During this strange time of uncertainty in the world, Rick and I decided to follow our dream of moving out to the country!  We knew about where we wanted to land, but we did not have a clear plan on how it could come about.  In April, (yes, during the height of the pandemic), we put our way too large for us home on the market and within three days had a signed contract!  Two storage units and a small cottage rental later we are proud to say we are owners of a small piece of dirt in Leiper’s Fork, Tennessee!

Natchez Trace Saltbox / Photo Credit: Jennefer Guthrie

Here we go! Closed on our new property yesterday. Now time for the heavy lifting! 

It’s no surprise that Rick and I have a great love for all things colonial.  One of the greatest signature  architecture of homes built during the 17th and 18th century  is the saltbox house.  Traditionally a New England style of home,  these are easily identified by their asymmetrical rooflines.  With two stories in the front and one story in the back, they are rumored to have become popular because of Queen Anne’s taxation.  Since the rear roofline was only one story it allowed for the structure to be exempt from taxation.

Image via Gerald R Ford Presidential Library & Museum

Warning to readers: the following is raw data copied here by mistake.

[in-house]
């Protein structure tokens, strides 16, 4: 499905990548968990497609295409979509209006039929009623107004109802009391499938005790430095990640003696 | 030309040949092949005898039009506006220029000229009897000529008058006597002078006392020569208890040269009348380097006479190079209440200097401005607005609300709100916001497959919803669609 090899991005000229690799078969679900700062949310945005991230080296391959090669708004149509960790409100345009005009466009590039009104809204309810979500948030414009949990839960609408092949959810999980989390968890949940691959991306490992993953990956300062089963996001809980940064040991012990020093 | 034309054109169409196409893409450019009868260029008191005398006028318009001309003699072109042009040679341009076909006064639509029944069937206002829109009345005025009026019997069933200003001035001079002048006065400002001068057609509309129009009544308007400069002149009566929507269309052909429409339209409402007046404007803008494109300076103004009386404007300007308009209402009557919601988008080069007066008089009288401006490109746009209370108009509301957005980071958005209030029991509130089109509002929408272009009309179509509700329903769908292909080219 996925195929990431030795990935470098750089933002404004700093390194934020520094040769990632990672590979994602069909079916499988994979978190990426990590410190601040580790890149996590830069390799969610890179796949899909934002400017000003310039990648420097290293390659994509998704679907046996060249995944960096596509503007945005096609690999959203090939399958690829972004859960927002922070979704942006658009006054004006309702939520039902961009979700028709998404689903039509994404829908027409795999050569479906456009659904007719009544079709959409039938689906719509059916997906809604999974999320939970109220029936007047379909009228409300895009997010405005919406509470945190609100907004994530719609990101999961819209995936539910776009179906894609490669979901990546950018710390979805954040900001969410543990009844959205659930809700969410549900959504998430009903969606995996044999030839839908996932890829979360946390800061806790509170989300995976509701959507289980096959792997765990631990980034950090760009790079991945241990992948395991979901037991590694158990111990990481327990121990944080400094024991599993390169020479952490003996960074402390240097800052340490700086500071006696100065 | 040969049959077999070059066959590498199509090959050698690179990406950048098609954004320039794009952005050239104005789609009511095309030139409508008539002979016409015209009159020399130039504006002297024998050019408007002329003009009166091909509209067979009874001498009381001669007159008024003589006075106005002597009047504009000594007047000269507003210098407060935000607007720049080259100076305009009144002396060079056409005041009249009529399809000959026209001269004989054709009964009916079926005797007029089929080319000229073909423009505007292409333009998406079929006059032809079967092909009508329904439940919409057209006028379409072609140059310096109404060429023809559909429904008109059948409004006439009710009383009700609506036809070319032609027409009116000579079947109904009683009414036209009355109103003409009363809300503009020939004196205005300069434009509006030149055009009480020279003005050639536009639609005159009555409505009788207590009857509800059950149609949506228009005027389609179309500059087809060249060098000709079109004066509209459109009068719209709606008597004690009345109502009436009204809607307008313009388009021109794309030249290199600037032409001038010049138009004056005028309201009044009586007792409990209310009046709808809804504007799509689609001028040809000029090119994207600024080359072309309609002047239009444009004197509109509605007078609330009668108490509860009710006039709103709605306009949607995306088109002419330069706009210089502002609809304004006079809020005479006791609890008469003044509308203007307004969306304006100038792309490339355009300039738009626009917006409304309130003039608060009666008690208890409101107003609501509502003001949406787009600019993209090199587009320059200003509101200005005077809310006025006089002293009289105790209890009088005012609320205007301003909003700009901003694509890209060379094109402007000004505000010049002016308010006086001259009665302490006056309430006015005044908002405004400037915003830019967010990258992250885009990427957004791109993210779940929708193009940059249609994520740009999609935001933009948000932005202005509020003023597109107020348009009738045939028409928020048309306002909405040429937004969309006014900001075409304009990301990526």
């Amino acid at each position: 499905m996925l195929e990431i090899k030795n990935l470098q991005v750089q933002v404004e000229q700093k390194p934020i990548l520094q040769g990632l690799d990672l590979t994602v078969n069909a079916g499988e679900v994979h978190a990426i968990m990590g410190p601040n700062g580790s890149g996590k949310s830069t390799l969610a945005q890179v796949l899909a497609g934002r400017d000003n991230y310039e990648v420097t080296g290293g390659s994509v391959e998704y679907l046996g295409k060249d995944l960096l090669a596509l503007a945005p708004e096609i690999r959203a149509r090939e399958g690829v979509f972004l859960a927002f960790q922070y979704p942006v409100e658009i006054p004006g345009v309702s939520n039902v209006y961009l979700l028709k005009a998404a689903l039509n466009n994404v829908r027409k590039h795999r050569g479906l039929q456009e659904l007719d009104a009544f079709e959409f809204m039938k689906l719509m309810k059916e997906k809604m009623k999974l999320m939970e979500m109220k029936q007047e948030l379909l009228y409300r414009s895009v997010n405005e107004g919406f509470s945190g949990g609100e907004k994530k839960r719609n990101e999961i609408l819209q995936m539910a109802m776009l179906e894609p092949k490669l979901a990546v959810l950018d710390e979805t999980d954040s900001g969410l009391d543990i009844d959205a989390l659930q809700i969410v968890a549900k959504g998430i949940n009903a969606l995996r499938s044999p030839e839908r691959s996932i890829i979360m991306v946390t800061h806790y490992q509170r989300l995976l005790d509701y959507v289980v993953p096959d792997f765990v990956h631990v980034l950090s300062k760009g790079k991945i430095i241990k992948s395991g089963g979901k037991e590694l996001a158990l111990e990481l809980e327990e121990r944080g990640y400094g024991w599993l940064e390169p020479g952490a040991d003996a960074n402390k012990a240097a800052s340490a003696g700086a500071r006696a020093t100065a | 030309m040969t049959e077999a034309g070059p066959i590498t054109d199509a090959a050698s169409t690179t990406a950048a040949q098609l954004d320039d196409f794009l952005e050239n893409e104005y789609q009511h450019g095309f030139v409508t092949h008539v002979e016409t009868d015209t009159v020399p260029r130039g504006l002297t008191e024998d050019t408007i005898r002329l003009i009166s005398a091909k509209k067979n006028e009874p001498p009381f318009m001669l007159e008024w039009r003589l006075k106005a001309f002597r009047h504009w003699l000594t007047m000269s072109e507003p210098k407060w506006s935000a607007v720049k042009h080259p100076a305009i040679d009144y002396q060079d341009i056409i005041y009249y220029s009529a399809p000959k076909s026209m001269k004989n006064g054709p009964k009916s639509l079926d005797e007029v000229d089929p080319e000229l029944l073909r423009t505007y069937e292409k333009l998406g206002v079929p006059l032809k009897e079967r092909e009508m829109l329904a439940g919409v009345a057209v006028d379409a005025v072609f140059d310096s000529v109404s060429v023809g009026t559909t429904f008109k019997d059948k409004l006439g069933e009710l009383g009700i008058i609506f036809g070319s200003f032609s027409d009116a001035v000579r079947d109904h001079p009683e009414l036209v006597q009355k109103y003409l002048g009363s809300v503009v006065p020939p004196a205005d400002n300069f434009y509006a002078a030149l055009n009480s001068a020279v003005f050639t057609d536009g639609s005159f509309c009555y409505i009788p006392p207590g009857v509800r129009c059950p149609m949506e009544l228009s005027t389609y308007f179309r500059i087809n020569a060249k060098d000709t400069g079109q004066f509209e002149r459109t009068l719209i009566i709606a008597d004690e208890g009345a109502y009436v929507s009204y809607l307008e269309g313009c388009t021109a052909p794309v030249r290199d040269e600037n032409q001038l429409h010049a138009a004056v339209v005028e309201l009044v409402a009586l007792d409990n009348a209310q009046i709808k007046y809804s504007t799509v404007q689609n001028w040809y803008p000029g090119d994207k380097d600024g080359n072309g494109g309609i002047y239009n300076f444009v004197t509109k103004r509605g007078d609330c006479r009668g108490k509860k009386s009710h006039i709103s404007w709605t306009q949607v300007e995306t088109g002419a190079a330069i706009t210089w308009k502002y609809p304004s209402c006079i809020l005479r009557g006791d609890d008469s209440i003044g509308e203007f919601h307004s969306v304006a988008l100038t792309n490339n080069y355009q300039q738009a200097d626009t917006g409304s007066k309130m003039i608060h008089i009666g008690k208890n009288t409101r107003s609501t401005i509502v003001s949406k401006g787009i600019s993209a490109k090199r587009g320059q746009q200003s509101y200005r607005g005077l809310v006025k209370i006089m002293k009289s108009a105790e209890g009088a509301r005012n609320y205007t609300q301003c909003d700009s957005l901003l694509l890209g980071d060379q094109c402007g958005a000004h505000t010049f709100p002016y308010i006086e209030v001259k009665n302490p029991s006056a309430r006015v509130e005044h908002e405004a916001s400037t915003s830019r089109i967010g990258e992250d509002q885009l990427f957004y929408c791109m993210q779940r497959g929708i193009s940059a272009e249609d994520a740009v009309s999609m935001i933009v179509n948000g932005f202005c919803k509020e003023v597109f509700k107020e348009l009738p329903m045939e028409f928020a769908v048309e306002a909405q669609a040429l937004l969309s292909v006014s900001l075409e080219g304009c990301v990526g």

In comes our newest obsession, the perfect wall construction.  It’s a building system that allows for a house designed to last 500 years.  500?!  Yes!  See more here:

We want this home to be as efficient and as low maintenance as possible.  So while we are traditionalist and will have our primitive cupboards and oriental rugs on the inside, on the outside we want a sleek modern form, wrapped in metal!

Images via Dwell by Kyoko Hamada and Architonic by Charlie Birchmore

The last exciting factor about our new property is it’s proximity to the Natchez Trace Parkway!  We are mere steps away from the 444 mile scenic byway.  Once known as the “Columbian Highway” this road through the wilderness was approved by President Thomas Jefferson to establish a direct connection to the Mississippi territory in an attempt to prevent French dominance along the Mississippi River. The trail quickly became overrun by robbers looking for the large sums of money carried by the boatmen, and horses and weapons were highly sought after by the Choctaw and Chickasaw.  What once was a dangerous trip through Indian Territory is now a hiker’s and biker’s dream.  We have spent the last few months walking the trails and bicycling on and around the Trace.  As our time spent here increases, so does our love for the area.  We are looking forward to becoming more immersed into the history of such a beautiful part of Nashville.

Natchez Trace Saltbox / Photo Credit: Jennefer Guthrie

Next week we meet with our architect to start the planning process on making a small parcel of land become a family home.  If you care to follow along with our journey, check us out on Instagram @natcheztracesaltbox.

Natchez Trace Saltbox / Photo Credit: Jennefer Guthrie